Nevada regulators are considering changing their policies after awarding jackpot winnings to Serial Casino Trespasser

He really likes this casino

The Nevada Gaming Control Board is considering changing its policies after siding with a serial offender even though a casino didn’t pay him the jackpot he won.

The case was resolved in a separate vote by the board in early October. In it, the NGCB ordered the Casablanca Hotel-Casino in Mesquite to pay Rhon Wilson $2,045.18 in slot winnings and deposited balances, even though he had previously been banned from the premises for trespassing.

Wilson’s history with Casablanca dates back to March 2011, when he was kicked out for stealing a $1 beer from the property’s lounge. That didn’t stop Wilson from returning, and he was kicked out five more times – once in 2014, twice in 2015, once in 2019 and once in 2022 – for things like drunkenness, disorderly conduct and petty theft.

But here too he remained undeterred. On April 28, he returned to the casino and hit the $1,660 jackpot on a Dragon Link slot machine. Due to the size of the prize, Wilson had to fill out IRS paperwork, and when he presented his ID to the casino, it turned out that he wasn’t actually supposed to be on the property.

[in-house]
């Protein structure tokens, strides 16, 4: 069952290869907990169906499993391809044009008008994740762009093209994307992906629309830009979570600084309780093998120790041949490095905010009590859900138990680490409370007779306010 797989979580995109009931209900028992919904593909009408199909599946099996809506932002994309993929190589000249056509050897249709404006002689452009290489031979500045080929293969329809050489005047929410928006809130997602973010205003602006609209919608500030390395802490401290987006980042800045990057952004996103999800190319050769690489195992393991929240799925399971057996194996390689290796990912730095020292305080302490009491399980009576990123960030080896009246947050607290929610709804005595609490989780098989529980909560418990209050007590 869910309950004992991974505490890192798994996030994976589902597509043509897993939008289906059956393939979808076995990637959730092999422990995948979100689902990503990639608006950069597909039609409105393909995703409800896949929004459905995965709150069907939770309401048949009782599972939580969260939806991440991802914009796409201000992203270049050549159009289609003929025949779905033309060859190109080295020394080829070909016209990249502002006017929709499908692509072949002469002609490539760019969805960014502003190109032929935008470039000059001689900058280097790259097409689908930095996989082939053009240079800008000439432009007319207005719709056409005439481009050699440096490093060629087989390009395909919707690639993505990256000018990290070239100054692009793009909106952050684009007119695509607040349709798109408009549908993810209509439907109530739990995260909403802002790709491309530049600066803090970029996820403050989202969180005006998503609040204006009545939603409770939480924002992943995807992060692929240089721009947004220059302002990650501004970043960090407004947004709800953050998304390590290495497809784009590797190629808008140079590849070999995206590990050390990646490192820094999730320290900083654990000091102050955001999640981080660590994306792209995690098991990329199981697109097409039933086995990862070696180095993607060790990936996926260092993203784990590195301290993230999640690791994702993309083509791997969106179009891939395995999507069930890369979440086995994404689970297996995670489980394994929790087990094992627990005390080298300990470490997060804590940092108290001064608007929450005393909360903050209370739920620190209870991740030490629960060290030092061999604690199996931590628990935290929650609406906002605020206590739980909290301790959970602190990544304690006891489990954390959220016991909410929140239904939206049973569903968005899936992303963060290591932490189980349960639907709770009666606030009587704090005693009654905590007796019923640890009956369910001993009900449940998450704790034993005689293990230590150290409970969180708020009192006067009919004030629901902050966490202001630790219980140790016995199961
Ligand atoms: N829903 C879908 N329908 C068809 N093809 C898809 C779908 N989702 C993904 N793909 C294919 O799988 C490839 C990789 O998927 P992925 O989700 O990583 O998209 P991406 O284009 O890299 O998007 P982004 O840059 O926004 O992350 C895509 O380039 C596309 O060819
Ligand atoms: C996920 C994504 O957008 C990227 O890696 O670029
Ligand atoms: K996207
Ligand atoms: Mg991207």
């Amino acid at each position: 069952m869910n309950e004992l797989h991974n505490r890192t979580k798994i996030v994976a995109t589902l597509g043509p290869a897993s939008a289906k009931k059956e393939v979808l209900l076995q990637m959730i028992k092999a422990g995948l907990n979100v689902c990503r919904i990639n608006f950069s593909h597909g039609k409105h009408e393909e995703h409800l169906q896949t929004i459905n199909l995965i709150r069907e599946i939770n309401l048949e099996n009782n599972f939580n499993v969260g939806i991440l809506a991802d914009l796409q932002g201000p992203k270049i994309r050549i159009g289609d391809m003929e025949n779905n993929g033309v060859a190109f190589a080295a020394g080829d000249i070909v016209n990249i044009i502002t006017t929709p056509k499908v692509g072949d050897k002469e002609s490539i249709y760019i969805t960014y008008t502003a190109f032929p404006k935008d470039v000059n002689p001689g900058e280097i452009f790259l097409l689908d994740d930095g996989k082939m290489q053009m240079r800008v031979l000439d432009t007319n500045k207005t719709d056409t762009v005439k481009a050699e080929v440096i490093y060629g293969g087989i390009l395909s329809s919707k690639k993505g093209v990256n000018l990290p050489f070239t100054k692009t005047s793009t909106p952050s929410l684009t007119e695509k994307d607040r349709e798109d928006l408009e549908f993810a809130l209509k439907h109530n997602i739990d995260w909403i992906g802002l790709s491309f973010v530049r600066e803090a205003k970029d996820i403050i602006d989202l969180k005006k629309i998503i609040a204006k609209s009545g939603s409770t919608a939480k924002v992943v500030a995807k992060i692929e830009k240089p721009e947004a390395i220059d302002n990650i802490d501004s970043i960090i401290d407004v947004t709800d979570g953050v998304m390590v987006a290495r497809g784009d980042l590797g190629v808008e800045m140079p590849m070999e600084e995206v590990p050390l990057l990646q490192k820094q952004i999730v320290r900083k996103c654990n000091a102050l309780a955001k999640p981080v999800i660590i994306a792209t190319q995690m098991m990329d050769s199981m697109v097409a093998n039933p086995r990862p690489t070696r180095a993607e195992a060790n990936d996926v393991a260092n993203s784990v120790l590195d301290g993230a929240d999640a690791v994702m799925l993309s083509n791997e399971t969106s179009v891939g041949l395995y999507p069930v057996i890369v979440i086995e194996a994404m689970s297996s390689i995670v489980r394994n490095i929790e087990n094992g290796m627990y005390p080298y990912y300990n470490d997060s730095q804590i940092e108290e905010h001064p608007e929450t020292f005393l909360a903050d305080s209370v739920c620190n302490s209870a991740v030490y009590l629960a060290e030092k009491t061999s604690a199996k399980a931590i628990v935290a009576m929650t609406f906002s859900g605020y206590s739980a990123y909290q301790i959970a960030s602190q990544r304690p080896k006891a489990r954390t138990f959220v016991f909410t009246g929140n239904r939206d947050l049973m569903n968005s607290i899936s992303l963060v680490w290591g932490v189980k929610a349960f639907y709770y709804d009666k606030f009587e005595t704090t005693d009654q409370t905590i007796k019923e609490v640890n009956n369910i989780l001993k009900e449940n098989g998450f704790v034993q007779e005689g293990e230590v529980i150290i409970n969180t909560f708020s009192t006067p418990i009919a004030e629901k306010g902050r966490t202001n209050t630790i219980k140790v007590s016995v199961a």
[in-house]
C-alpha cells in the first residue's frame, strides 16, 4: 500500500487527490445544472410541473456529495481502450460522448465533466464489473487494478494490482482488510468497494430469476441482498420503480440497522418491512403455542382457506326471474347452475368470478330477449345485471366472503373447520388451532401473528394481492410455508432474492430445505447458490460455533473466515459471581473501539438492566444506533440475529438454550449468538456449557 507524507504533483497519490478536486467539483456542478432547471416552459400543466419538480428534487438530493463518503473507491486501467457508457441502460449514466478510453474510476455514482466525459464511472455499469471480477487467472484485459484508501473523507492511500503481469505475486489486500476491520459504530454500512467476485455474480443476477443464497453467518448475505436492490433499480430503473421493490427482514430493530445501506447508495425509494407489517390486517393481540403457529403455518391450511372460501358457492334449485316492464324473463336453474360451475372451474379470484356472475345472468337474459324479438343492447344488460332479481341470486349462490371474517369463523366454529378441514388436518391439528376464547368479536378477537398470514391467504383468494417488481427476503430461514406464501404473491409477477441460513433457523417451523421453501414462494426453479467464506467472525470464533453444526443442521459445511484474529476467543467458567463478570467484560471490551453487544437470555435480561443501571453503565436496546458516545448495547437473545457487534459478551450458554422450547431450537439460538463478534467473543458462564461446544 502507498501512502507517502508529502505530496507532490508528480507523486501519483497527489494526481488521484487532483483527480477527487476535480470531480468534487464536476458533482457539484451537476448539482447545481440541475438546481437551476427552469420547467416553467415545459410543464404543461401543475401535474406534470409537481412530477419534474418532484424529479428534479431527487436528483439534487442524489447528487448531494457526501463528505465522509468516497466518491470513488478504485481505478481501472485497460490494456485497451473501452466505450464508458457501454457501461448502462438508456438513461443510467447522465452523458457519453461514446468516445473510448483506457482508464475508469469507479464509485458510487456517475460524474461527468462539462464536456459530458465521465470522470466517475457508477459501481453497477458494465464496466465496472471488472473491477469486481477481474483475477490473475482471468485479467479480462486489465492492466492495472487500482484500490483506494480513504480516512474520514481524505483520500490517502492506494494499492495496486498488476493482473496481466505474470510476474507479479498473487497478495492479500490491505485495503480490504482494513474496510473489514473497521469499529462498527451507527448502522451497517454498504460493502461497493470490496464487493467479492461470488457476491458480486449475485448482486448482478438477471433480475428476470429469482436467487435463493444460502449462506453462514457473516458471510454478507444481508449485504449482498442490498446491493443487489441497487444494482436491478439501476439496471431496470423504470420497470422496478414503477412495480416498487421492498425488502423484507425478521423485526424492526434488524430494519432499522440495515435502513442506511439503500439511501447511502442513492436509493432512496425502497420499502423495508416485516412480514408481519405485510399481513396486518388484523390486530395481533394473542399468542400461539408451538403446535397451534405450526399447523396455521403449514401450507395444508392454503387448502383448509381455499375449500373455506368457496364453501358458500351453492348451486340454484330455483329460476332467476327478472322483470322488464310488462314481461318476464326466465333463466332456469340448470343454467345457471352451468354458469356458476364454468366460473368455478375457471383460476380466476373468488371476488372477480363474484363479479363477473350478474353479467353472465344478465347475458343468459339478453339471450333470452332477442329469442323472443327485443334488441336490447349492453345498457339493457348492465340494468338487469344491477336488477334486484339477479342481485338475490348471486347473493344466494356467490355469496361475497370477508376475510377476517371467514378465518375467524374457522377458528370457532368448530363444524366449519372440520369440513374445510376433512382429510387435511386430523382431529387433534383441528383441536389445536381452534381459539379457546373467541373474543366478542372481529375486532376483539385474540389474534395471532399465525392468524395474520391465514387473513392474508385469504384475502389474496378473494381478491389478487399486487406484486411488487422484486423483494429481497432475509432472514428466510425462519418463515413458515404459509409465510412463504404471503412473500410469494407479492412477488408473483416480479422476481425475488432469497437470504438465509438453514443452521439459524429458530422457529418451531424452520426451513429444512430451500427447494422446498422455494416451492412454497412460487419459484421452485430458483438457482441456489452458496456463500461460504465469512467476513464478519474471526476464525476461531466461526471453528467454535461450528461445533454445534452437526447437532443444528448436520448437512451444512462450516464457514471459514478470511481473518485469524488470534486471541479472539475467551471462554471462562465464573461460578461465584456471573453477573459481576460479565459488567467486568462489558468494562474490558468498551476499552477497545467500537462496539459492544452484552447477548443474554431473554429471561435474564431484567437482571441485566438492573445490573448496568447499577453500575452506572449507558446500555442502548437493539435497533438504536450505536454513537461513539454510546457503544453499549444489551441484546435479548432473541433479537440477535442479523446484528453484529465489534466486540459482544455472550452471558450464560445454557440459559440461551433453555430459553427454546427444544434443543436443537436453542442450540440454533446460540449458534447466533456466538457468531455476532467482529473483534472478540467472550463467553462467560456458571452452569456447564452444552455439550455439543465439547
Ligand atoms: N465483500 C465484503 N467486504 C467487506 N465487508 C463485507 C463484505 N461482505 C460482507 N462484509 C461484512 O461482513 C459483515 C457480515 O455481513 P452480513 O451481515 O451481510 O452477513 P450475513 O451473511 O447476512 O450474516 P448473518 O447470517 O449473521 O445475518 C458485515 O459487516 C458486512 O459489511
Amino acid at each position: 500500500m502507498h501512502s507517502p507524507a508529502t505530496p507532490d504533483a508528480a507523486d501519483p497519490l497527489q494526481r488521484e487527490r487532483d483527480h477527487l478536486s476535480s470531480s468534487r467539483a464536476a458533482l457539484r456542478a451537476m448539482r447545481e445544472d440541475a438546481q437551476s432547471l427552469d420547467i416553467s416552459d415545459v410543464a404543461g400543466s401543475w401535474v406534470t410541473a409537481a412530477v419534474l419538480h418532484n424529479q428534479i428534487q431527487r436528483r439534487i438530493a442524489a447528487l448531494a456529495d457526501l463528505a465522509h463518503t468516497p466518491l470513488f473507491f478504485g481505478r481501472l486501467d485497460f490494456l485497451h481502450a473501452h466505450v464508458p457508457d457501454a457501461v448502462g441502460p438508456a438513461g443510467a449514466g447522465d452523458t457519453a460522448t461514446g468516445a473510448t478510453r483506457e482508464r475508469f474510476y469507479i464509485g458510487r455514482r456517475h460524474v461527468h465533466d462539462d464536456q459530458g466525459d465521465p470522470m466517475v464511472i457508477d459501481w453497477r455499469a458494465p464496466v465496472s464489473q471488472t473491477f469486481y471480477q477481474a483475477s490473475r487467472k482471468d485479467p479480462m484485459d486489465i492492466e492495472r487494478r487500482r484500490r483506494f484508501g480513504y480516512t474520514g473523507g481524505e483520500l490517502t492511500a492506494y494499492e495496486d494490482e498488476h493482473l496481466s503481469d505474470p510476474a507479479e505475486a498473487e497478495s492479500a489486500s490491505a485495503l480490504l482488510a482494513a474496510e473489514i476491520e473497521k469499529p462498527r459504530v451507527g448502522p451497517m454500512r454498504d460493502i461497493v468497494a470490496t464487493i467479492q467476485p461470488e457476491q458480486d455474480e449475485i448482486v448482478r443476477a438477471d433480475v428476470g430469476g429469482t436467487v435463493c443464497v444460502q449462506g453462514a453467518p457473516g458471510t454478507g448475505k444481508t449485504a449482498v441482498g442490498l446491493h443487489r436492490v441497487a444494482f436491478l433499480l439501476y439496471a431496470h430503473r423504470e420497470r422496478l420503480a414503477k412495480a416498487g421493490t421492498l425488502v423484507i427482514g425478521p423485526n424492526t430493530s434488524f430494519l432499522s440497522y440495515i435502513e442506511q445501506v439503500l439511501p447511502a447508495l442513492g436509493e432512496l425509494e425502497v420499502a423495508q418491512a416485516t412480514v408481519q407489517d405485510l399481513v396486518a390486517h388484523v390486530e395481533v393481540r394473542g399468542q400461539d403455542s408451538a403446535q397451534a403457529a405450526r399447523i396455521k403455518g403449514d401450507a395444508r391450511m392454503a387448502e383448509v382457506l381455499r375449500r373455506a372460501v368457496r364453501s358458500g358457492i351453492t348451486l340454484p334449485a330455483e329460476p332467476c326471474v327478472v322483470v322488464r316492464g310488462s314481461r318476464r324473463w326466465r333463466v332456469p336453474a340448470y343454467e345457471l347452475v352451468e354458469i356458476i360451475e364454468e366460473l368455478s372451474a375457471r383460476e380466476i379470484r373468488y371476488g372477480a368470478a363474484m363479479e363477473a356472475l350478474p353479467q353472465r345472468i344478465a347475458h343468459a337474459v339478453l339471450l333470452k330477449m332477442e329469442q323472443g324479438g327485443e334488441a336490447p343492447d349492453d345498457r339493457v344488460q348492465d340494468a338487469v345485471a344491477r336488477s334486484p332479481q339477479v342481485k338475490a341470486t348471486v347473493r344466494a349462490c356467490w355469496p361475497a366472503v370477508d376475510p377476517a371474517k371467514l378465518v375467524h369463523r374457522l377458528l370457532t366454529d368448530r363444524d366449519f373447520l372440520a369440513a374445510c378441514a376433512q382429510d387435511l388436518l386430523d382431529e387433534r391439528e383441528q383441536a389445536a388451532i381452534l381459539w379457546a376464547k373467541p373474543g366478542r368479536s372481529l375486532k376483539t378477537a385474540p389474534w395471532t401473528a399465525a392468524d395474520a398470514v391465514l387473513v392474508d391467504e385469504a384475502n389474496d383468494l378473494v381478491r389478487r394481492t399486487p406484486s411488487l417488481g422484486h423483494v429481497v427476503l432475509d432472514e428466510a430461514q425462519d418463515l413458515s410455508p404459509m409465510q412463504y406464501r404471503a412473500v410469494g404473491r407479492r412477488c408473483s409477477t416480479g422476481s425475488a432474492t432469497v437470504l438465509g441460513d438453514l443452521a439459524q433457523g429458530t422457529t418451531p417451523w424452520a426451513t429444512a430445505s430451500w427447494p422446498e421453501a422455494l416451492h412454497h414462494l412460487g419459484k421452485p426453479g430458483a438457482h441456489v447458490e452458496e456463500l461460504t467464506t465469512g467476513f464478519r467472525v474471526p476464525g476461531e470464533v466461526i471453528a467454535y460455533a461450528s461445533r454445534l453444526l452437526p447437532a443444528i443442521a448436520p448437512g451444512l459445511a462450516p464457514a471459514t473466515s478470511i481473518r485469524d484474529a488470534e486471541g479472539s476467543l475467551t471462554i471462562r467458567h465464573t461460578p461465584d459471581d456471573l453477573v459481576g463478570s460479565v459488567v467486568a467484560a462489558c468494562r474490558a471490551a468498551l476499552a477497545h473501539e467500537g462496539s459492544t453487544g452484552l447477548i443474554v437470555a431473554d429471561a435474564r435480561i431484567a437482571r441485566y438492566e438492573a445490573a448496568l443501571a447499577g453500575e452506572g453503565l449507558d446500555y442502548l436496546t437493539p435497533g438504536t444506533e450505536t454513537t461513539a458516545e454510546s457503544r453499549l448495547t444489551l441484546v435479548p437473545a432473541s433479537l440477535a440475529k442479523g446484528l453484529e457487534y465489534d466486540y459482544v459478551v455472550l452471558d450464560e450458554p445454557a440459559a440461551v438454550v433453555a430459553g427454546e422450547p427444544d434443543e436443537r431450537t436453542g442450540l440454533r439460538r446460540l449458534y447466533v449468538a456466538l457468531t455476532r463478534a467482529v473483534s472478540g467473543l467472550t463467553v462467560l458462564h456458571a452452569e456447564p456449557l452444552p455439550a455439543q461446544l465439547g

Just four days earlier, Casablanca had implemented a policy of not paying people who trespassed and required employees to contact the police and the NGCB. The casino kept the jackpot payout and $385.18 that was in the machine in the cage, awaiting Wilson’s expected appeal to the NGCB.

Trespassing law is different than gambling law

His hearing was held on May 24 and the Board of Control hearing officer sided with him, citing a policy that still requires casinos to pay customers even after they have been banned and trespassing. The reason for this policy is that as long as gambling was legal, this is a completely separate act from trespassing and each should be dealt with on its own merits.

Casablanca appealed twice and ultimately had the case heard by the full panel. Dick Tomasso, vice president of security and government affairs for Mesquite Gaming LLC, which owns the casino, argued that tracking every customer in hopes of catching an intruder is unrealistic and expensive. He added that because of the NGCB’s policy, which is not actually an official, written rule, many people are willing to risk a fine knowing they will still receive their winnings if they make a big one Make profit.

The only board member who voted against Wilson, George Assad, said simply that it is bad policy to allow invaders to continue to be paid, and just because a policy has been around for a long time doesn’t mean it’s any good. He added that he hopes the NGCB will change its policy soon.

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